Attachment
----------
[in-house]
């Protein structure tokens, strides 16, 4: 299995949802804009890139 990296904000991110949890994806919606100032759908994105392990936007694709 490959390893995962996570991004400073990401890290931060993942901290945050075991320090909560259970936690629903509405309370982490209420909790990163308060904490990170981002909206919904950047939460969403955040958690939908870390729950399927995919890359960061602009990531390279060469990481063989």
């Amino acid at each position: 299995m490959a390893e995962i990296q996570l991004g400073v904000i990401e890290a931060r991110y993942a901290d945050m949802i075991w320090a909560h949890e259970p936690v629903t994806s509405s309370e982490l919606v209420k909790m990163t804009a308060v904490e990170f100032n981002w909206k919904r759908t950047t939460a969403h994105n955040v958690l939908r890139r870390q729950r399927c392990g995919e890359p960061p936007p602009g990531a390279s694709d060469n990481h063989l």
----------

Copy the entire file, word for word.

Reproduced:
[in-house]
């Protein structure tokens, strides 16, 4: 299995949802804009890139 990296904000991110949890994806919606100032759908994105392990936007694709 490959390893995962996570991004400073990401890290931060993942901290945050075991320090909560259970936690629903509405309370982490209420909790990163308060904490990170981002909206919904950047939460969403955040958690939908870390729950399927995919890359960061602009990531390279060469990481063989």
């Amino acid at each position: 299995m490959a390893e995962i990296q996570l991004g400073v904000i990401e890290a931060r991110y993942a901290d945050m949802i075991w320090a909560h949890e259970p936690v629903t994806s509405s309370e982490l919606v209420k909790m990163t804009a308060v904490e990170f100032n981002w909206k919904r759908t950047t939460a969403h994105n955040v958690l939908r890139r870390q729950r399927c392990g995919e890359p960061p936007p602009g990531a390279s694709d060469n990481h063989l």